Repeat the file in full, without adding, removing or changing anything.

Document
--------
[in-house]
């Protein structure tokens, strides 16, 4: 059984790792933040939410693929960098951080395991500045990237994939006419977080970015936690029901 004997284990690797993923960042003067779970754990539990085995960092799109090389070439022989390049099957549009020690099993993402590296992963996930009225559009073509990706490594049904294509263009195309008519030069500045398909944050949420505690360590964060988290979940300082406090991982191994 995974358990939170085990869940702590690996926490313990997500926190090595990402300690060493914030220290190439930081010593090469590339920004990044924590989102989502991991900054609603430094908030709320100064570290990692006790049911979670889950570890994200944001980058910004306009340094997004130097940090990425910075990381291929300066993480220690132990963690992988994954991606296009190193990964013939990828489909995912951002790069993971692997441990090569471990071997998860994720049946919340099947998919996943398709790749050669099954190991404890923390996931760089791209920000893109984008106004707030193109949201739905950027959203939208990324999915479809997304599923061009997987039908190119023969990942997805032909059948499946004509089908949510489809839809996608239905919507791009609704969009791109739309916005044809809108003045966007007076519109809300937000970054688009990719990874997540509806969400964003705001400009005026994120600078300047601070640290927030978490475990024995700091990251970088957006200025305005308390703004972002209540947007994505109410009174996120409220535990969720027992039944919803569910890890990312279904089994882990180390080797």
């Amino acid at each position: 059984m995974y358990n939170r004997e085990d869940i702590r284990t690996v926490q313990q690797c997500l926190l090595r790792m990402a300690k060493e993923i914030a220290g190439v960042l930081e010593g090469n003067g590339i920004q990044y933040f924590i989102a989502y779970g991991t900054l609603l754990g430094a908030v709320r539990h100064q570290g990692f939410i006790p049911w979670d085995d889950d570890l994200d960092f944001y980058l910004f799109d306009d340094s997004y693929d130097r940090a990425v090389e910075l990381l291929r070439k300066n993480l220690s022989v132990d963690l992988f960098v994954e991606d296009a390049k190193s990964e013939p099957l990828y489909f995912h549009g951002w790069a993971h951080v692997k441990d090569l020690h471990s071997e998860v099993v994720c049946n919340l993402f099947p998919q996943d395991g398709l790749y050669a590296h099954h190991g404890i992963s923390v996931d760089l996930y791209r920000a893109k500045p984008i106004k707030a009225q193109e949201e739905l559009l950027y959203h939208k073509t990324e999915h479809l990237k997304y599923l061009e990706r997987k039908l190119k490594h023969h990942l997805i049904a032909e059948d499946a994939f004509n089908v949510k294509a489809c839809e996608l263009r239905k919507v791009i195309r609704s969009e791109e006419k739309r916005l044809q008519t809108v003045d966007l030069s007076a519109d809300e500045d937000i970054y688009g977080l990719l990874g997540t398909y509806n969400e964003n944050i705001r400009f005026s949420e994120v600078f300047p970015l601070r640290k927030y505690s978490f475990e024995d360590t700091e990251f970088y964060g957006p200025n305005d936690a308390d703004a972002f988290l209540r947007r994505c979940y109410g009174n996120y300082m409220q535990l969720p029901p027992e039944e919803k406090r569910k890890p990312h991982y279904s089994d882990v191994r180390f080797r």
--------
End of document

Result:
[in-house]
């Protein structure tokens, strides 16, 4: 059984790792933040939410693929960098951080395991500045990237994939006419977080970015936690029901 004997284990690797993923960042003067779970754990539990085995960092799109090389070439022989390049099957549009020690099993993402590296992963996930009225559009073509990706490594049904294509263009195309008519030069500045398909944050949420505690360590964060988290979940300082406090991982191994 995974358990939170085990869940702590690996926490313990997500926190090595990402300690060493914030220290190439930081010593090469590339920004990044924590989102989502991991900054609603430094908030709320100064570290990692006790049911979670889950570890994200944001980058910004306009340094997004130097940090990425910075990381291929300066993480220690132990963690992988994954991606296009190193990964013939990828489909995912951002790069993971692997441990090569471990071997998860994720049946919340099947998919996943398709790749050669099954190991404890923390996931760089791209920000893109984008106004707030193109949201739905950027959203939208990324999915479809997304599923061009997987039908190119023969990942997805032909059948499946004509089908949510489809839809996608239905919507791009609704969009791109739309916005044809809108003045966007007076519109809300937000970054688009990719990874997540509806969400964003705001400009005026994120600078300047601070640290927030978490475990024995700091990251970088957006200025305005308390703004972002209540947007994505109410009174996120409220535990969720027992039944919803569910890890990312279904089994882990180390080797």
């Amino acid at each position: 059984m995974y358990n939170r004997e085990d869940i702590r284990t690996v926490q313990q690797c997500l926190l090595r790792m990402a300690k060493e993923i914030a220290g190439v960042l930081e010593g090469n003067g590339i920004q990044y933040f924590i989102a989502y779970g991991t900054l609603l754990g430094a908030v709320r539990h100064q570290g990692f939410i006790p049911w979670d085995d889950d570890l994200d960092f944001y980058l910004f799109d306009d340094s997004y693929d130097r940090a990425v090389e910075l990381l291929r070439k300066n993480l220690s022989v132990d963690l992988f960098v994954e991606d296009a390049k190193s990964e013939p099957l990828y489909f995912h549009g951002w790069a993971h951080v692997k441990d090569l020690h471990s071997e998860v099993v994720c049946n919340l993402f099947p998919q996943d395991g398709l790749y050669a590296h099954h190991g404890i992963s923390v996931d760089l996930y791209r920000a893109k500045p984008i106004k707030a009225q193109e949201e739905l559009l950027y959203h939208k073509t990324e999915h479809l990237k997304y599923l061009e990706r997987k039908l190119k490594h023969h990942l997805i049904a032909e059948d499946a994939f004509n089908v949510k294509a489809c839809e996608l263009r239905k919507v791009i195309r609704s969009e791109e006419k739309r916005l044809q008519t809108v003045d966007l030069s007076a519109d809300e500045d937000i970054y688009g977080l990719l990874g997540t398909y509806n969400e964003n944050i705001r400009f005026s949420e994120v600078f300047p970015l601070r640290k927030y505690s978490f475990e024995d360590t700091e990251f970088y964060g957006p200025n305005d936690a308390d703004a972002f988290l209540r947007r994505c979940y109410g009174n996120y300082m409220q535990l969720p029901p027992e039944e919803k406090r569910k890890p990312h991982y279904s089994d882990v191994r180390f080797r």